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When we speak we are afraid our words will not be heard or welcomed. But when we are silent, we are still afraid. So it is better to speak.

~Audre Lorde

How do I work? I always get a kick out of the names of different types of therapy modalities, because to any regular person they all sound equally great, and equally opaque. Acceptance and Commitment Therapy. Emotion Focused Therapy. Client-Centered Therapy. Solution-Focused Therapy. That’s why to describe my approach as “Contemporary Psychoanalytic Psychotherapy," although accurate, is pretty meaningless to anyone outside the mental health field. I can tell you that for me, the foundation of any successful therapy experience is the co-creation of an emotionally safe environment where you feel deeply heard and understood. I’ll work hard to build an authentic relationship in which you feel both supported and respectfully challenged, and where you can be honest with yourself about what you’re struggling with. And we’ll often have a good laugh.

Is this approach empirically supported?  Has it been shown to be as, or more, effective than other common modalities such as Cognitive-Behavioral Therapy?  Yes, and yes.


So what can you expect?  We’ll start with what’s most distressing to you at the moment, whether it’s a chronic issue that’s recently gotten worse, or a new major life event that’s causing stress. How deep the work goes and how long you stay is entirely up to you. Some people come once a week for a few months and feel that they’ve gotten the support, healing, and skills they were needing.


Other people are seeking deeper change, and a more holistic understanding of themselves. You may have had some previous experience of therapy and now feel more ready to explore the root sources of painful relationship patterns, or address old trauma. Many people who seek out therapy had parents with mood or personality disorders, addictions, or who for other reasons were neglectful, rageful, or highly critical. Whether they, or you, have ever received an official diagnosis or not, you don’t really need one to know that you’re carrying around old pain and old ways of coping that you need help addressing.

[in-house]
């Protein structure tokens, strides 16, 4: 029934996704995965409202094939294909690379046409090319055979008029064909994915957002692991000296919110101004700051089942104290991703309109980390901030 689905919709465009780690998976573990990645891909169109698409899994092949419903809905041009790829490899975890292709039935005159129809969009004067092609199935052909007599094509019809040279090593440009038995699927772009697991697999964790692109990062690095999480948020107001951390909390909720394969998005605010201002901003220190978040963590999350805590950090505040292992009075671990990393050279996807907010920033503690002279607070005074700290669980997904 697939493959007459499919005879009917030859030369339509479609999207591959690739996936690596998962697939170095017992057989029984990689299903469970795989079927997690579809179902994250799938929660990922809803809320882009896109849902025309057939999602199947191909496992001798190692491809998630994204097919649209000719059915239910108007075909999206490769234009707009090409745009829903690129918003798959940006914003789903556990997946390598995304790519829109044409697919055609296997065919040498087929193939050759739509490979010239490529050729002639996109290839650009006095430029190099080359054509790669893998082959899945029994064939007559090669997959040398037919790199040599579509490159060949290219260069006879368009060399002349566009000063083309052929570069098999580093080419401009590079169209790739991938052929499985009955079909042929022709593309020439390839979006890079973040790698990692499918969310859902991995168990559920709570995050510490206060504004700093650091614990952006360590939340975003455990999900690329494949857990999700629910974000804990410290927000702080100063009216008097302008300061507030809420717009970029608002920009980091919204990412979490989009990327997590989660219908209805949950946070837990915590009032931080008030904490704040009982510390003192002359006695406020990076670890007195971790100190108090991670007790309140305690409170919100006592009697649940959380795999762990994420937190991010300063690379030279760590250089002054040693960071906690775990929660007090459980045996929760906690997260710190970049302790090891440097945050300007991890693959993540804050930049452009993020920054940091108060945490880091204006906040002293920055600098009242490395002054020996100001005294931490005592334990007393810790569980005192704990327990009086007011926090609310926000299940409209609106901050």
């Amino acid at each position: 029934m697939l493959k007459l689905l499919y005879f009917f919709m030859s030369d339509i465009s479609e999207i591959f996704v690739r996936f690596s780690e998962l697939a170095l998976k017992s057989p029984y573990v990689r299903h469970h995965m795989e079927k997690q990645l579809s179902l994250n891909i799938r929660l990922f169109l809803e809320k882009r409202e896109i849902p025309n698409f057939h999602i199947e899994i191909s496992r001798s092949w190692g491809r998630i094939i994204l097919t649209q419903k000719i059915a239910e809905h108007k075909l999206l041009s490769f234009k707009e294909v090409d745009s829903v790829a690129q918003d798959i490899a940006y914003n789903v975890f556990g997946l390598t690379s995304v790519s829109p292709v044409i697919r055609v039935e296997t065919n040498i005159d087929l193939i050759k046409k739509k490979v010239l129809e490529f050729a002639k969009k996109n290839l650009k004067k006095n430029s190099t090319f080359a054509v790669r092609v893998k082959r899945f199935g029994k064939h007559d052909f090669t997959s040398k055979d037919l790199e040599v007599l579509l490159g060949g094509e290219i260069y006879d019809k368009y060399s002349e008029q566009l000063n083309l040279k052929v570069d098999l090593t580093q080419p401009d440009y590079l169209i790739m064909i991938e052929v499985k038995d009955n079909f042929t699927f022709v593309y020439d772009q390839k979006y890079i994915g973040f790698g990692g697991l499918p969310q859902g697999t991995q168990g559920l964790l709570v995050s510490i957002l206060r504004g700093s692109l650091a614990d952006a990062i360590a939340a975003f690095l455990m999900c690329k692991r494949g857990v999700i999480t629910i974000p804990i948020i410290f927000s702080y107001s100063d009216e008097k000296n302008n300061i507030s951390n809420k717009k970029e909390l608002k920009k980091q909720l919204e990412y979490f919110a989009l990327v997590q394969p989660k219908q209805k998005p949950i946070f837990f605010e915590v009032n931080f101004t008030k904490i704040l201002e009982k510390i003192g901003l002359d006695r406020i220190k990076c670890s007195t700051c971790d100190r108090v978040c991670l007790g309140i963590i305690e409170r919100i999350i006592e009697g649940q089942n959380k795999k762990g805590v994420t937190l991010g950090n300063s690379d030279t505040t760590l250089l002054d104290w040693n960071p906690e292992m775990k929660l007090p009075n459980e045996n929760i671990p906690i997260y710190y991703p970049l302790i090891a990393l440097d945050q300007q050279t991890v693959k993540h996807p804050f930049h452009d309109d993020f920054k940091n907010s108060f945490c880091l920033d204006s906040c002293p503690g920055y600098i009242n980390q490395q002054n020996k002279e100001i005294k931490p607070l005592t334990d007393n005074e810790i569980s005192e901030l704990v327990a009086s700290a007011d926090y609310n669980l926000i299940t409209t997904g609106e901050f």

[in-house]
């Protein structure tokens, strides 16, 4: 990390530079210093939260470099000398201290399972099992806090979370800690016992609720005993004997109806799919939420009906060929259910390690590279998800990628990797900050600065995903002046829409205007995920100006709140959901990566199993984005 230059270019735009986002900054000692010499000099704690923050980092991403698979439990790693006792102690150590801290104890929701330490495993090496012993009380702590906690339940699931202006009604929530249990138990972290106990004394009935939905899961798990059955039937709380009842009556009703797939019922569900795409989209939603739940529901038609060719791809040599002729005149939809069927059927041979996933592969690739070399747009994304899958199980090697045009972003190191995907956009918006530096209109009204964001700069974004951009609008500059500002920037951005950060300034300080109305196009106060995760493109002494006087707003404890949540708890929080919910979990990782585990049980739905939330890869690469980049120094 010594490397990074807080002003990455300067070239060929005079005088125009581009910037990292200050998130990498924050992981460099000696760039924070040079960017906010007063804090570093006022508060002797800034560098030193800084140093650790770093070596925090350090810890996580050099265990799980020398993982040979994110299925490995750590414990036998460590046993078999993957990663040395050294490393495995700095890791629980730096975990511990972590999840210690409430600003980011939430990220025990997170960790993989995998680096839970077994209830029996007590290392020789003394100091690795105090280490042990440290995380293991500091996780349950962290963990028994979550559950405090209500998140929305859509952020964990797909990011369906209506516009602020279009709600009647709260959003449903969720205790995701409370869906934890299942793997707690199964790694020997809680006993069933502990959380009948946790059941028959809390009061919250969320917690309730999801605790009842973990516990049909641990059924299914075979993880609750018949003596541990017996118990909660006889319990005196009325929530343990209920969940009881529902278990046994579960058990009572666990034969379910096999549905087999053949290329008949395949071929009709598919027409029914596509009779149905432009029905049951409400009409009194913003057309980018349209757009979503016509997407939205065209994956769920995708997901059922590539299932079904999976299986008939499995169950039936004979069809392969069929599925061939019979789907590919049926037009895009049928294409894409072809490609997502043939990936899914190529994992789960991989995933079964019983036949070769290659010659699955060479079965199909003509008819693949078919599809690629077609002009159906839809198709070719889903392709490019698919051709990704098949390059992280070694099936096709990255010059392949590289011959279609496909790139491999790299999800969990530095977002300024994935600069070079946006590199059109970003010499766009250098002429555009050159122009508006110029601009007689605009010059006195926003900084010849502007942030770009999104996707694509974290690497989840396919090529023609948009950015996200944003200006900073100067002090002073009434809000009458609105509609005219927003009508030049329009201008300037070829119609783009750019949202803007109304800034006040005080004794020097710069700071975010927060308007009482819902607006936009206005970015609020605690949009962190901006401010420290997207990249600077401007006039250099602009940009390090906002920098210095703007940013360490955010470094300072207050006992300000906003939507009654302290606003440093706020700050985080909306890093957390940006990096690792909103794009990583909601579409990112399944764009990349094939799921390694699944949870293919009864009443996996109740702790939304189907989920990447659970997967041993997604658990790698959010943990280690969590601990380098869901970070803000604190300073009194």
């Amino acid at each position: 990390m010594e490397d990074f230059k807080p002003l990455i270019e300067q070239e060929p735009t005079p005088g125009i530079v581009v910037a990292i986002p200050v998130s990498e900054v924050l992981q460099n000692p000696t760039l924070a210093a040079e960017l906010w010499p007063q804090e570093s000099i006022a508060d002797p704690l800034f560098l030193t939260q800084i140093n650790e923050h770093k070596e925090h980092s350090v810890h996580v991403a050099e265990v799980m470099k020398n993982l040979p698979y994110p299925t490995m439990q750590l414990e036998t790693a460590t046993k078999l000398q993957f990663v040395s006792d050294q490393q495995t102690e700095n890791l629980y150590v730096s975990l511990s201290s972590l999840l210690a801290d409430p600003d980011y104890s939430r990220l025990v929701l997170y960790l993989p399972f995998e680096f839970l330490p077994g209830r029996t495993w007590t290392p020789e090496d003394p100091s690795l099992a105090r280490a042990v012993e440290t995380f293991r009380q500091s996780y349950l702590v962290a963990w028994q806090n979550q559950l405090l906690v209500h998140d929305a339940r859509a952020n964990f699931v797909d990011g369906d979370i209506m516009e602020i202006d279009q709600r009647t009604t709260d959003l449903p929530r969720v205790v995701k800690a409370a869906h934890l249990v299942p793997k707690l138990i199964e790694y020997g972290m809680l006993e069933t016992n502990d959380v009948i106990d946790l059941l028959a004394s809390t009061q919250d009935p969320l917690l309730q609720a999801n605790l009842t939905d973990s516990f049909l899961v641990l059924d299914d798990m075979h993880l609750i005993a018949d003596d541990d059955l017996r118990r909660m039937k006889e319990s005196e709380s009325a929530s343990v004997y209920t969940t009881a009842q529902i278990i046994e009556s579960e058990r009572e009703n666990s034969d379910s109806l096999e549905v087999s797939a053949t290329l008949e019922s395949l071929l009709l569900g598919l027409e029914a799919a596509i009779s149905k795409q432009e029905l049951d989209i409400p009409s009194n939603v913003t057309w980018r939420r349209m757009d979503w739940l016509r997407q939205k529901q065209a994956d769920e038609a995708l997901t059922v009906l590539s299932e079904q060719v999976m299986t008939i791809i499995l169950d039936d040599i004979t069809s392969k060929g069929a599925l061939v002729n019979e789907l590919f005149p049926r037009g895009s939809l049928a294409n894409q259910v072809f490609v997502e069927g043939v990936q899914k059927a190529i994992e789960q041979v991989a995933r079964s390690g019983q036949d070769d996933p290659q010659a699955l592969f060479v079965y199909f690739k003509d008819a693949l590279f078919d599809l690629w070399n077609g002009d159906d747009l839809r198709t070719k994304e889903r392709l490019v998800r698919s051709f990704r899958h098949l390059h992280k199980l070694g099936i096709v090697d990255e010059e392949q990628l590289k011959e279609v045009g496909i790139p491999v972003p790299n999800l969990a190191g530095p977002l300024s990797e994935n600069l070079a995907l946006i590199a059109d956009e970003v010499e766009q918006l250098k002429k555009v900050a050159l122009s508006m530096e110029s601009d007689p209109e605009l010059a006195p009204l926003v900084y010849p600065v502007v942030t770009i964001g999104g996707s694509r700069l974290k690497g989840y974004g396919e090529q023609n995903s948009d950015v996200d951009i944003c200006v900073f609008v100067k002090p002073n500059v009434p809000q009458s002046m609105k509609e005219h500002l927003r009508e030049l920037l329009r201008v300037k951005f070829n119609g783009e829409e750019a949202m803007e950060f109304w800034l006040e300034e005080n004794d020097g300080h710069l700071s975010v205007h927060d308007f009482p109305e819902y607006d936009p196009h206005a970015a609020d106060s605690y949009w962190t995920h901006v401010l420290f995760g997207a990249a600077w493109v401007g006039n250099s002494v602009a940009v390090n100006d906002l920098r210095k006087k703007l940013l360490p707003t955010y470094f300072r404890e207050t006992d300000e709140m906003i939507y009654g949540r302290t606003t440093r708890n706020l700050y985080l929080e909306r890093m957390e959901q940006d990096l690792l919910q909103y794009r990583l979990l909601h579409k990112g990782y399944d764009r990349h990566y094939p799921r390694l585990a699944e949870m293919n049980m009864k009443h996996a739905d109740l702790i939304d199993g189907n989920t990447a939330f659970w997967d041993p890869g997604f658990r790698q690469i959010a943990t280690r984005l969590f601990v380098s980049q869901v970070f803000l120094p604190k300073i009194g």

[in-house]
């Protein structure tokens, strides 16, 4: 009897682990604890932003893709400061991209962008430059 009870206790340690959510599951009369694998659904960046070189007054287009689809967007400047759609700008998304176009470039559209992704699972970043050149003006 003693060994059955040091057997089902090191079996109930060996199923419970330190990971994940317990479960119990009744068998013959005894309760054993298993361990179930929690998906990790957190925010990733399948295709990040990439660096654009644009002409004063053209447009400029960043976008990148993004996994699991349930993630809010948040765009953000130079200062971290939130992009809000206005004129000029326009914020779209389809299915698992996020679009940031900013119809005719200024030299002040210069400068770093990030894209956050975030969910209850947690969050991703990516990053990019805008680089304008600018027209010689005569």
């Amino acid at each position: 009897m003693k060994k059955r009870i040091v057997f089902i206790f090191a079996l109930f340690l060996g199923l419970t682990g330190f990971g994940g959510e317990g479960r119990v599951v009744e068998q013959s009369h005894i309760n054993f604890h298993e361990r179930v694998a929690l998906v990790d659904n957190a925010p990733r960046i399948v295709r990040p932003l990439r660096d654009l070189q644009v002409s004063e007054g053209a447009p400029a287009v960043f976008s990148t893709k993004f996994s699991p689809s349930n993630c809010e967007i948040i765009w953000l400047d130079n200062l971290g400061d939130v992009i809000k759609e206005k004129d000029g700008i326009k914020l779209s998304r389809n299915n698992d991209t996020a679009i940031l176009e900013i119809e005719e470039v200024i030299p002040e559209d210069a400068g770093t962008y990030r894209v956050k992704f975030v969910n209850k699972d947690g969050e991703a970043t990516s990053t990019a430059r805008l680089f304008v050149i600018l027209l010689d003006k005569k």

I specialize in depth-oriented treatment with adult individuals only. Within that population, I enjoy the vitality of a diverse practice encompassing adults of all genders, ages, and backgrounds. In addition to the most common issues that lead people to seek out therapy--anxiety, depression, grief, and compulsions/addictions--I've been fortunate to receive advanced training and supervision in the following areas:


I’m a graduate of the one-year Trauma Studies Program at LAISPS, which included modules on treating complex PTSD, the neurobiology of trauma, and cultural influences on the transmission of trauma. I have also completed the Trauma Resiliency Model (TRM) Level 1 Training, which focuses on the biological basis of trauma and skills-based interventions to improve the quality of life for survivors of all types of trauma. I have extensive clinical experience and training in working with adult survivors of ‘relational trauma’ stemming from having had parents with mental health issues and addictions.